The last few weeks have been eventful for the UK to say the least. We’ve seen three prime ministers take the reins and several cabinet shuffles.
Considering Britain is continuing to navigate economic uncertainty plus a looming recession, the levelling up strategy has the potential to play an instrumental role in driving growth.
We know international students make great contributions to the UK economy. In fact, on average, every person in the UK is £390 financially better off as a direct result of the number international students choosing to study in the UK- something that will become even more important as the UK continues to cope with the ongoing cost of living crisis.
Driving further growth amongst international students, beyond London, can be a solution to supporting and growing local economies in the UK.
Drawing and attracting international talent to smaller cities and towns outside of London will benefit the UK population as a whole and will help the country meet demands tied to innovation and economic growth.
This could lead to the creation of new jobs, innovation and economic hubs that will benefit the whole country for decades to come. Could building on the international education strategy for London, to ensure it’s applied to other UK regions also further support the government’s levelling up drive?
Propelling local economic development through international education
As the capital and home to the most higher education institutions in Britain, London is always likely to welcome more international students as a city than anywhere else in the UK.
However, several northern England and multiple Scottish cities each too have high numbers of international students who make great contributions to the local economies in which they’re based.
In fact, data from HESA (Higher Education Statistics Agency) confirmed that while four of the 10 most popular universities amongst international students are in London, Manchester, Leeds, Sheffield, Edinburgh and Glasgow also prove to be popular choices for those looking to study in the UK from abroad.
To add to this, according to QS’ best student cities for 2023 ranking, multiple northern UK cities including the likes of Manchester, Edinburgh, Glasgow, Newcastle Upon Tyne, Sheffield and Leeds are ranked in the top 100 best cities globally for international students. Edinburgh is named 10th and Manchester, plus Glasgow joint 25th – great spots to be in, amongst other global players.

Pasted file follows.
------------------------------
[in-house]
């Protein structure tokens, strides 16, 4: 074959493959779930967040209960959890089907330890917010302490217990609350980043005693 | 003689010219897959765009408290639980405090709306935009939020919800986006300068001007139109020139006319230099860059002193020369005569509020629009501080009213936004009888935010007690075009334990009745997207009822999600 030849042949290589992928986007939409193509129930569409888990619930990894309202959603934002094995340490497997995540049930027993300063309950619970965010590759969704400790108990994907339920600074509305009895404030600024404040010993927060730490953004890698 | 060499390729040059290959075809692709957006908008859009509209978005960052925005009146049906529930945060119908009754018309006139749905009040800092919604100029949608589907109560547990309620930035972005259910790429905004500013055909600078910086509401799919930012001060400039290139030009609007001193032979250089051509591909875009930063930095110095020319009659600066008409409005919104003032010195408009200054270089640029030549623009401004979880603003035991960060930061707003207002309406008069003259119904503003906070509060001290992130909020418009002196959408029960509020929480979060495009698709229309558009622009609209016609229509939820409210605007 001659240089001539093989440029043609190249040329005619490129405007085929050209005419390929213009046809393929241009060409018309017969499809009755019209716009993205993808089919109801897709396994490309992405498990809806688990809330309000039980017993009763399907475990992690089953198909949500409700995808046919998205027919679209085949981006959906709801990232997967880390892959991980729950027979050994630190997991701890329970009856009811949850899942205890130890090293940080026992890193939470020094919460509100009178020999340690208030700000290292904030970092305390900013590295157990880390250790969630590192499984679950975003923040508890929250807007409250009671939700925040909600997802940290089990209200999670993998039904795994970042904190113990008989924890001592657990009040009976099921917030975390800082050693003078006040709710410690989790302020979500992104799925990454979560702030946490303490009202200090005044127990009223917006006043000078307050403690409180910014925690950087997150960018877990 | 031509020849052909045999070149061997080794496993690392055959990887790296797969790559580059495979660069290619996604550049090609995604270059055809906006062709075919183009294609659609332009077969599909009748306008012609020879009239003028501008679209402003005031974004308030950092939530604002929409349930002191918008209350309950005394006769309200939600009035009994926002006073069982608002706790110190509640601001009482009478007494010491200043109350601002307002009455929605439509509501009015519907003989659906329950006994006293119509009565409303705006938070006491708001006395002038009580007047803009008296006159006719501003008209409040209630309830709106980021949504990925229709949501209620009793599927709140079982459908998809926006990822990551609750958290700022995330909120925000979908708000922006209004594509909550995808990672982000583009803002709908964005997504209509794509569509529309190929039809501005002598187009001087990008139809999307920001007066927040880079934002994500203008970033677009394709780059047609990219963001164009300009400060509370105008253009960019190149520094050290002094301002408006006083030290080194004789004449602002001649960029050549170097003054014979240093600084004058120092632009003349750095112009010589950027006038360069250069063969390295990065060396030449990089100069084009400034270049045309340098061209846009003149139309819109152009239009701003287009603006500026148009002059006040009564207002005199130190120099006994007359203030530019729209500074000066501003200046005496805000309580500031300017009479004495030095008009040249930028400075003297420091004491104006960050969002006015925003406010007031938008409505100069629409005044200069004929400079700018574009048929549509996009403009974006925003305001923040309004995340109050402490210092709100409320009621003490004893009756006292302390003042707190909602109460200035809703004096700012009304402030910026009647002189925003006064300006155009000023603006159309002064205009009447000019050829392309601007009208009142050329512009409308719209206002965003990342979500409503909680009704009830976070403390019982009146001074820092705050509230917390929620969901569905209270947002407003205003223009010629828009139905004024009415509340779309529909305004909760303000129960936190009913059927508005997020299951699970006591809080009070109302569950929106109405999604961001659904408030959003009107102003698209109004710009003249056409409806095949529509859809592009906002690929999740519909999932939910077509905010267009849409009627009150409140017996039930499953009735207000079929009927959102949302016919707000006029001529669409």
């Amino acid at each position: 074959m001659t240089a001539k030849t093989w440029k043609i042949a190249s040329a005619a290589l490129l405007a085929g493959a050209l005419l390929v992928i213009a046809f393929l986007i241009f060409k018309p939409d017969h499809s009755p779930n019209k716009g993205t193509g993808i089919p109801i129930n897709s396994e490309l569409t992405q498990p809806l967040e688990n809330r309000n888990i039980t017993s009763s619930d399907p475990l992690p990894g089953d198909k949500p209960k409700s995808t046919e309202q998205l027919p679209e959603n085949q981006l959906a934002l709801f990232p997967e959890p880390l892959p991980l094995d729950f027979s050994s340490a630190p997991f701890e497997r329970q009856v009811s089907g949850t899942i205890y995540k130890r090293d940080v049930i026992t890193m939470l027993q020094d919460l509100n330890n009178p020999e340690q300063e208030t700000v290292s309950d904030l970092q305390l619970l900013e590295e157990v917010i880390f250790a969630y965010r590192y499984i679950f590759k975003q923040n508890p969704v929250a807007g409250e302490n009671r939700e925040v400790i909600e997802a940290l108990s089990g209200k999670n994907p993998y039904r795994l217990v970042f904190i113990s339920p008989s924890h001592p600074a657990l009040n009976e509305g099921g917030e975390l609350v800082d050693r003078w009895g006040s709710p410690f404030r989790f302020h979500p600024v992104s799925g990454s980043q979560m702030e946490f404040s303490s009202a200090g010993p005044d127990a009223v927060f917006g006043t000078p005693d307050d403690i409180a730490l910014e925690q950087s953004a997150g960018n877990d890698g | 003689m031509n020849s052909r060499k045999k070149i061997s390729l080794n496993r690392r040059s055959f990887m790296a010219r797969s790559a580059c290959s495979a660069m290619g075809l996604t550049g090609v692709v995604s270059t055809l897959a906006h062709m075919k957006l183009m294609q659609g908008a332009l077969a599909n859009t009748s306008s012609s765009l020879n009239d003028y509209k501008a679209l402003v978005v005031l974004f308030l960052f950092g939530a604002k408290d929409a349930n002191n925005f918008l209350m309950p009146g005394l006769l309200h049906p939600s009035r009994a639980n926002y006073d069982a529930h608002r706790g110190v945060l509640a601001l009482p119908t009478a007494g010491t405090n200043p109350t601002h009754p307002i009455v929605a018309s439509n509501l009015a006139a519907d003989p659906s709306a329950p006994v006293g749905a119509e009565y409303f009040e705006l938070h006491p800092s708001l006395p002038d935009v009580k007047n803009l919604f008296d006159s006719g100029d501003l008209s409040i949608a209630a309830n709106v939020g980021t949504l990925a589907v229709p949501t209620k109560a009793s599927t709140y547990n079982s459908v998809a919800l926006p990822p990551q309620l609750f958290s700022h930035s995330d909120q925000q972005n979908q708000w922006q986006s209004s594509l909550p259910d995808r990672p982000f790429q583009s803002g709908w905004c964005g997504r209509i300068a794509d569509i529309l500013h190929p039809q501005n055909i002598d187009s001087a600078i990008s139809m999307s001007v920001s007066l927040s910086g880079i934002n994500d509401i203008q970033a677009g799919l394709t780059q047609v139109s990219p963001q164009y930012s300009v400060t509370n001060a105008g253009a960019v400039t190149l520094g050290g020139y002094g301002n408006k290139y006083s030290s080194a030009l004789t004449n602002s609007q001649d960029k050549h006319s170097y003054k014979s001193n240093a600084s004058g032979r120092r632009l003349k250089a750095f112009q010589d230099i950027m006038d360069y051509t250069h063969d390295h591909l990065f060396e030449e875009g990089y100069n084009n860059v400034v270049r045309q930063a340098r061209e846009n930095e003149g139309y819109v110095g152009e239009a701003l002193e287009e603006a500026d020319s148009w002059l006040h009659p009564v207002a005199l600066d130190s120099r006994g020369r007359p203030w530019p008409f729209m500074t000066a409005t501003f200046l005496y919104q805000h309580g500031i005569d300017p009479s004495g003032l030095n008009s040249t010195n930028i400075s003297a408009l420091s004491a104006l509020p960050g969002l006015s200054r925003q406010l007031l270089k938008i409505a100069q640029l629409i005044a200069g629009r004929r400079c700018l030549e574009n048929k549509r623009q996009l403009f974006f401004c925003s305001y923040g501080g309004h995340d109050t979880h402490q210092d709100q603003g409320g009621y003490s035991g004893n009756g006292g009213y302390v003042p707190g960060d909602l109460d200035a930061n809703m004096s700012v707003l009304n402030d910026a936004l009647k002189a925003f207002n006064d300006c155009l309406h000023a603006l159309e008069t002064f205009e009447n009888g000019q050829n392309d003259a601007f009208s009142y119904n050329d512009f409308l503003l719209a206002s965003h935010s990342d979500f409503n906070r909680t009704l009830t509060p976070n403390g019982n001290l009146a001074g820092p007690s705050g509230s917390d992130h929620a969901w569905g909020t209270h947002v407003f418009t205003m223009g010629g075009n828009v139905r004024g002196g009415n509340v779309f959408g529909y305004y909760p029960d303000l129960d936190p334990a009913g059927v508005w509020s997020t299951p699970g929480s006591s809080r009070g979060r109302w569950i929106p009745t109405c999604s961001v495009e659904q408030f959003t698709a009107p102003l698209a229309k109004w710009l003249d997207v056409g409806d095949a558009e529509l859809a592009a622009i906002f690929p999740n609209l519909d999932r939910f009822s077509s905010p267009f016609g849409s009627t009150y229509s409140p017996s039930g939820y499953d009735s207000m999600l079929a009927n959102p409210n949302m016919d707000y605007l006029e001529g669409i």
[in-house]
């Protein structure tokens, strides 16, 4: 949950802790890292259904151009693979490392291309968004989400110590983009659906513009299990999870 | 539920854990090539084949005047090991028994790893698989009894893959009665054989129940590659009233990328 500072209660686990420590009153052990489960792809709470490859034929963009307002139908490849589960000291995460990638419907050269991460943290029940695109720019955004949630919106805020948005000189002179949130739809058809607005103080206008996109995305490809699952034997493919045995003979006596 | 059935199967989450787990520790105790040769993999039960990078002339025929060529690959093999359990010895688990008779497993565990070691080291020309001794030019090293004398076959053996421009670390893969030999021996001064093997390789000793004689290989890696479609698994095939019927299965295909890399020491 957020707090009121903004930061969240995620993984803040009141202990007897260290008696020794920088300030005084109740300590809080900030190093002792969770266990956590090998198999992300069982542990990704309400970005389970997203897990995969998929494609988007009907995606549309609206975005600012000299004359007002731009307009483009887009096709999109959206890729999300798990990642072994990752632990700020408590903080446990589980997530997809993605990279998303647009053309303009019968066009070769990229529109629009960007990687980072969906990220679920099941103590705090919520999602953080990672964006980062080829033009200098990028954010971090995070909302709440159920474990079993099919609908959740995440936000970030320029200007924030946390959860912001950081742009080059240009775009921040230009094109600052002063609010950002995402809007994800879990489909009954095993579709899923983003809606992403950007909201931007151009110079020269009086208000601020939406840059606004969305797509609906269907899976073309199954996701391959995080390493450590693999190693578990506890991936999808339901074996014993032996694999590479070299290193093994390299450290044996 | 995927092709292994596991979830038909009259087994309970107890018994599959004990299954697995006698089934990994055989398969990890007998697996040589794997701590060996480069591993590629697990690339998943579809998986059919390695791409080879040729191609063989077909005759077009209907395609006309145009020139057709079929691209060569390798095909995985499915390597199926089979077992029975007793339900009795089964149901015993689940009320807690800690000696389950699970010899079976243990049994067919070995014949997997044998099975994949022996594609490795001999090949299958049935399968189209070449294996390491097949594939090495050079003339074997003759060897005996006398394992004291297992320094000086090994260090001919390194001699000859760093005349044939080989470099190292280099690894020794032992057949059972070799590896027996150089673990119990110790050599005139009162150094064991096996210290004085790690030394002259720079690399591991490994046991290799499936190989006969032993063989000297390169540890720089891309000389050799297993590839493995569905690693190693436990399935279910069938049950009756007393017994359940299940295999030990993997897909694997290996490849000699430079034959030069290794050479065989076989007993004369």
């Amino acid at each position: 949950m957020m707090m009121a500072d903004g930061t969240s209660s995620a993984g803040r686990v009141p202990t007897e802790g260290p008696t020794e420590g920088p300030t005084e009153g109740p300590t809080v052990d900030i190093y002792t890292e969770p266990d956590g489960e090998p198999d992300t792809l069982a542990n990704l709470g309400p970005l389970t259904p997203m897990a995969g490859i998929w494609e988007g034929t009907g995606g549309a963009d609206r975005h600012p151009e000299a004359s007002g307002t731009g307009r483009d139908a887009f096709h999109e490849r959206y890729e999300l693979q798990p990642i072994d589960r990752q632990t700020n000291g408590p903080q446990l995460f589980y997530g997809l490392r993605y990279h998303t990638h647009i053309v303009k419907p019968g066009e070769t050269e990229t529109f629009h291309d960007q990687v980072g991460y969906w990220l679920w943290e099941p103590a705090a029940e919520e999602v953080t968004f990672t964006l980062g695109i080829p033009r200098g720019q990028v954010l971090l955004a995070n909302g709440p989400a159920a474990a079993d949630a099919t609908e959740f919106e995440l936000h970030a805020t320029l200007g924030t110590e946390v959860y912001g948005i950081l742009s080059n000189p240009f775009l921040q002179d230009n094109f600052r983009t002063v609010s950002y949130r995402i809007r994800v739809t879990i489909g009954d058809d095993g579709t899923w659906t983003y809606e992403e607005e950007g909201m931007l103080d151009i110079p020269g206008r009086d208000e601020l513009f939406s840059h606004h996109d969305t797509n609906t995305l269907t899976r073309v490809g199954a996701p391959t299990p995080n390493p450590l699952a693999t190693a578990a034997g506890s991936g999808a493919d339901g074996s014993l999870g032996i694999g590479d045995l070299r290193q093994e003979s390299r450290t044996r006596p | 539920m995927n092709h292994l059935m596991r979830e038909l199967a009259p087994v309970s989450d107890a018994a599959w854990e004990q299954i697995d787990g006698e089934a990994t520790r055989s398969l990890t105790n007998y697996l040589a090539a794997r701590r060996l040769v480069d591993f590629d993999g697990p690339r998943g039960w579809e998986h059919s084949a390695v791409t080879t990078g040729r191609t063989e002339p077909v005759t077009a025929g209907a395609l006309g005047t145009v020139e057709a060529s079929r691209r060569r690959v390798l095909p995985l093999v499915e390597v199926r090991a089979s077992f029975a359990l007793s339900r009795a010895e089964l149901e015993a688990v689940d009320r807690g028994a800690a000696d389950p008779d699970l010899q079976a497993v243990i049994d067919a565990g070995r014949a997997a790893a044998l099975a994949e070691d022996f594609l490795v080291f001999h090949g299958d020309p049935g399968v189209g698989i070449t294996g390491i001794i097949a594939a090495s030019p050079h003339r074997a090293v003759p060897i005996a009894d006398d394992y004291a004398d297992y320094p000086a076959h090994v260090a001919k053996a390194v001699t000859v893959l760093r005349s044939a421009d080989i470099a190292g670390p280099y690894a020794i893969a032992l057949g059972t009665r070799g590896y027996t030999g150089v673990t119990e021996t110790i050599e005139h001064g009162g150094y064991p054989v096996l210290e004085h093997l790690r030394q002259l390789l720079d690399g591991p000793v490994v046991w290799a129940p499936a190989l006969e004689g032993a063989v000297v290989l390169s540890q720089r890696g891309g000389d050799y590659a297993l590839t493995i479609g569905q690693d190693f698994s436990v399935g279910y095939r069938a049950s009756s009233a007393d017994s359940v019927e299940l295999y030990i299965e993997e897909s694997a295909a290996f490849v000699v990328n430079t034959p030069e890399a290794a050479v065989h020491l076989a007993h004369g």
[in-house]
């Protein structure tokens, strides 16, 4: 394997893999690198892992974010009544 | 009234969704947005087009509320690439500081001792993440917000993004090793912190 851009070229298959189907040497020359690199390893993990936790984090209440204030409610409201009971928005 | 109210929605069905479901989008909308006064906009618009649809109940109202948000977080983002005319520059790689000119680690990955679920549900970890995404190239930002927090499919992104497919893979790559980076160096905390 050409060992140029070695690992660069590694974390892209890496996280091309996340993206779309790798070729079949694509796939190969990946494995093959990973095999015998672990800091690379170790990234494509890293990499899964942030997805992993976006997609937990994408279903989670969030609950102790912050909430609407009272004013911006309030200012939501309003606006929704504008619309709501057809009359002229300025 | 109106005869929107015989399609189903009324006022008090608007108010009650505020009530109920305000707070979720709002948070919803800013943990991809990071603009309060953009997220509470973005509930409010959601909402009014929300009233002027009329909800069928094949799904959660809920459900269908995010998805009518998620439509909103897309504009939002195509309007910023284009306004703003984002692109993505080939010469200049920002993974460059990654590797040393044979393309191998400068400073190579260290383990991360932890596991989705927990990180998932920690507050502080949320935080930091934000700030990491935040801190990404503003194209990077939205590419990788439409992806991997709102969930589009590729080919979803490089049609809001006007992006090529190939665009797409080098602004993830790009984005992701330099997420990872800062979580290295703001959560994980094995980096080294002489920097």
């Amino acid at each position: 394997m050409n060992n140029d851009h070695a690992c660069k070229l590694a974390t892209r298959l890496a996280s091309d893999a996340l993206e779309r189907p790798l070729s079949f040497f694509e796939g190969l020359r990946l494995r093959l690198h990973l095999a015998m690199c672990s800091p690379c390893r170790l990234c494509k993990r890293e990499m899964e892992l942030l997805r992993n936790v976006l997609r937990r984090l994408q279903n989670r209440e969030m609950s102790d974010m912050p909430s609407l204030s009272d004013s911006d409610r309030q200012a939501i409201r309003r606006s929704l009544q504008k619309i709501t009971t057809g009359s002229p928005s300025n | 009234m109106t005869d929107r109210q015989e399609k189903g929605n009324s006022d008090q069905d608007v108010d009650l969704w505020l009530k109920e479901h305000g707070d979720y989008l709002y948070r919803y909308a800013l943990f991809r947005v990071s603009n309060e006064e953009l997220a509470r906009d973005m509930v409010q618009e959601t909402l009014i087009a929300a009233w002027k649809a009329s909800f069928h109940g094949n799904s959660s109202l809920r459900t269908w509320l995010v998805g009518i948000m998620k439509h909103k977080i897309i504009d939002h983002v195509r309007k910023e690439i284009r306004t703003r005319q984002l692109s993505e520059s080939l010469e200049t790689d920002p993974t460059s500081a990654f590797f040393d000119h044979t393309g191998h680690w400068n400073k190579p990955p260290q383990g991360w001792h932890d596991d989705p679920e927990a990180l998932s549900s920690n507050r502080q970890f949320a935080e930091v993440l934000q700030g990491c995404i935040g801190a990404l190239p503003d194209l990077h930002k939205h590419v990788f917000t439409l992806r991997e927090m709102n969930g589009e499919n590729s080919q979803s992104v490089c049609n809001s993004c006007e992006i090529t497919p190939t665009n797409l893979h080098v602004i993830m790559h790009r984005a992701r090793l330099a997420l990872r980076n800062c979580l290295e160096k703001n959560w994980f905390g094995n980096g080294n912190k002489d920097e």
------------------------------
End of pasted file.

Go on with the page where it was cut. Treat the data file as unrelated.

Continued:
Furthermore, Edinburgh, Manchester and Leeds are the top three cities for start-ups and scale ups in the UK, outside of London, showing a clear correlation between entrepreneurship and international student destinations – valuable and noteworthy to bounce back and drive growth during economic turbulence.
With so many UK cities outside of London appealing to students on a global scale, plus several of these very cities also proving to be great locations for starting and scaling successful businesses, there’s a real opportunity for local leaders and councils to invest in support and resources for international students outside of London.
It’s also important to take note of how other regions around the world drive innovation and economic growth. A quarter of US billion-dollar startups have an international student founder, while more than half of start-ups in America valued at $1 billion or more were founded by immigrants.
In light of economic uncertainty, levelling up investment and funding is set to take a massive hit. However, there are other avenues that could be explored to reduce the impact on the northern regions who have been waiting years for investment and ultimately equal opportunities.
Building on the international education strategy for London to support regions north of the capital
There’s no doubt London is one of the most desirable cities to study in globally and the International Education Strategy for London is a great start to ensure the UK’s unparalleled education system remains on the world stage, firmly positioned as one of the best.
Building on the recommendations laid out in the strategy, dedicated international education champions for northern England and Scotland would help bolster the UK’s international education in other regions that are strong, but have clear room for growth.
Piloting a new single pathway student visa to incentivise international undergraduate students to progress to postgraduate courses is another great opportunity to really drive growth in the sector across the board. The strategy touches on improved accessibility of enterprise and entrepreneurship programmes which could be a catalyst for growth and only improve the government’s levelling up strategy.
International students can have incredible impact and entrepreneurial drive – not only on driving innovation, but for the entire country’s economy. Making it simpler and more appealing for them to stay not only in London, but other regions that are thriving will only have a positive impact on everything from closing the UK’s burgeoning skills gap, plus Research and Development and innovation, to growing the economy, creating more jobs and continuing to create more prosperous cities up north.